The 2012 United Nations Conference on Sustainable Development will focus on promoting a green economy that could act as catalyst to accelerate progress on sustainable development and poverty eradication, yielding positive outcomes for the economy and environment, and for developing and developed countries alike. In this context, trade can play an important role in sustainable development and the transition to a green economy. Already in 1992, it was acknowledged that an open multilateral trading system, supported by the adoption of sound environmental policies, can have a positive impact on the environment and contribute to sustainable development. Twenty years on, the fundamental message remains that mutually supportive trade and environment policies can promote sustainable development. The 2012 Conference will be an opportunity to reaffirm these links and reinstate Principle 12 of the Rio Principles on Environment and Development as a guiding tenet.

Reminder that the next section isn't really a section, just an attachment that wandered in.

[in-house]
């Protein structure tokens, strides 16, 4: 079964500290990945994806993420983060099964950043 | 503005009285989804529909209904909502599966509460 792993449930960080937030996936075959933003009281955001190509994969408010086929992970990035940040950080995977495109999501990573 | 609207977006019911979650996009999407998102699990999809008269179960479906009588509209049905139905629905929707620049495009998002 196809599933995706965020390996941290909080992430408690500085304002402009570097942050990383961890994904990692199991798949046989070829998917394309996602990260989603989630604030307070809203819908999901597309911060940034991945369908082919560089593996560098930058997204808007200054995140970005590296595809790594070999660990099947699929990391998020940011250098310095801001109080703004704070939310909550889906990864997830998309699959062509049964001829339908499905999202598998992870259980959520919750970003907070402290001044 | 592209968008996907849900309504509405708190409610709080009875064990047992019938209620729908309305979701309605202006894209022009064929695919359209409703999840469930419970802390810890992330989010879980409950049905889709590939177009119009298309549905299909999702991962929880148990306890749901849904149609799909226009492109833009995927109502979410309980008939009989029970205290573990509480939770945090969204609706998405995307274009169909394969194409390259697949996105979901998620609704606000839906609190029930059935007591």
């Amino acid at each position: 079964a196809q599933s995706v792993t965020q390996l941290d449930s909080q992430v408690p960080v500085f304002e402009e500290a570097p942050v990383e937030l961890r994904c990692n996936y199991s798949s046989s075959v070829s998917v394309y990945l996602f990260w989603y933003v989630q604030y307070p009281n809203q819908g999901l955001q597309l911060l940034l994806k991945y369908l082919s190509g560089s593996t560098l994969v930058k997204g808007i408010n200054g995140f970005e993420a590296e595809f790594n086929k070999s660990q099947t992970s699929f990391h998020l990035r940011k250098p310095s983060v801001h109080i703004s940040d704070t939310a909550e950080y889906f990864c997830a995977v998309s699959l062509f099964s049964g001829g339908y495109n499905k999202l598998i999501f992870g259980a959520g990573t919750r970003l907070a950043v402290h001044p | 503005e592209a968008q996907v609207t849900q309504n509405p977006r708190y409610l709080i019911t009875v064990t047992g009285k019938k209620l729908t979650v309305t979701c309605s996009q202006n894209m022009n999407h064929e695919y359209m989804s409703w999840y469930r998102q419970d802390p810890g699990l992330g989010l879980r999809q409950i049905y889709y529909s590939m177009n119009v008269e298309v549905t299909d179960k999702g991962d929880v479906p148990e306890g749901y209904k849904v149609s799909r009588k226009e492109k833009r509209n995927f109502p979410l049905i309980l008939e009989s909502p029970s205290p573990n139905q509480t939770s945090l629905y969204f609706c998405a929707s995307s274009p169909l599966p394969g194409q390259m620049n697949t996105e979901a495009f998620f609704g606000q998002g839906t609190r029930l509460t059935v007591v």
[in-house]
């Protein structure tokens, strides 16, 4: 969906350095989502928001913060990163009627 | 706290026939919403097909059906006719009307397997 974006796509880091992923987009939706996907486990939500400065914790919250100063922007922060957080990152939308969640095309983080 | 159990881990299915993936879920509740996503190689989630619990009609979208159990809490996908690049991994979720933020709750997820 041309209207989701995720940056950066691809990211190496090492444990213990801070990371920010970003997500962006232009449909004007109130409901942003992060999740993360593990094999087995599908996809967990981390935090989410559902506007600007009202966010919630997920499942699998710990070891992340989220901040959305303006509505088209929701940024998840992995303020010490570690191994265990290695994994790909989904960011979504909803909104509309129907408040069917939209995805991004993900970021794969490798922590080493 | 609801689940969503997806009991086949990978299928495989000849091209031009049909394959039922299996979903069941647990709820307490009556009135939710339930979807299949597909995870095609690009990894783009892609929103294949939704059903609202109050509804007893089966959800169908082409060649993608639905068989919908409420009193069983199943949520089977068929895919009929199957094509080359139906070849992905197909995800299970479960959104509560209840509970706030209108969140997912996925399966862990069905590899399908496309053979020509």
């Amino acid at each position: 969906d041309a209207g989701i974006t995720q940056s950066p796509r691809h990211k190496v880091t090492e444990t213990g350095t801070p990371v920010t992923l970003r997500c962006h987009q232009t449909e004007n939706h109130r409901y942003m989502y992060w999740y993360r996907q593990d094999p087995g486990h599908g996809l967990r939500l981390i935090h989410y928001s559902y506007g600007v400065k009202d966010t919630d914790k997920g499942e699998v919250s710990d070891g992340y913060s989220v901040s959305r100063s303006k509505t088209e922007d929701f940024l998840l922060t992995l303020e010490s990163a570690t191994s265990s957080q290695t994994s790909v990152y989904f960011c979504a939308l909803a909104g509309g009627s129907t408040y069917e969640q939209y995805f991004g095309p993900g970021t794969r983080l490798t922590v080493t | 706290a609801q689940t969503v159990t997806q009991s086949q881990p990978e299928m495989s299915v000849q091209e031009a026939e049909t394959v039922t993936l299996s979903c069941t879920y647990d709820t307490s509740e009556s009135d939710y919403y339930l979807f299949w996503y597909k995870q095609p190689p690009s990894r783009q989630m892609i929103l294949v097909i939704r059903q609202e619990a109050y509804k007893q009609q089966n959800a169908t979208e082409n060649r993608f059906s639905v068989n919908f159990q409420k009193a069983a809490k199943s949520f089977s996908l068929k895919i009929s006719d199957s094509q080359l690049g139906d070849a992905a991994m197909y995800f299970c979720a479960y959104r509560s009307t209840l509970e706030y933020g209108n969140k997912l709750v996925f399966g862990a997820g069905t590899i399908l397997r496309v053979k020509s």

There have been concerns that measures put in place to advance the transition to a green economy could potentially create trade distortions or new forms of "green protectionism". WTO trade rules provide policy space for countries to promote green economy sectors. Equally, they offer a framework to guard against green protectionism and to ensure that these measures are not disguised restrictions on trade and are not applied in a manner that would constitute a means of arbitrary or unjustifiable discrimination between countries. Thus, the multilateral trading system must continue to be strengthened to meet future challenges in this area.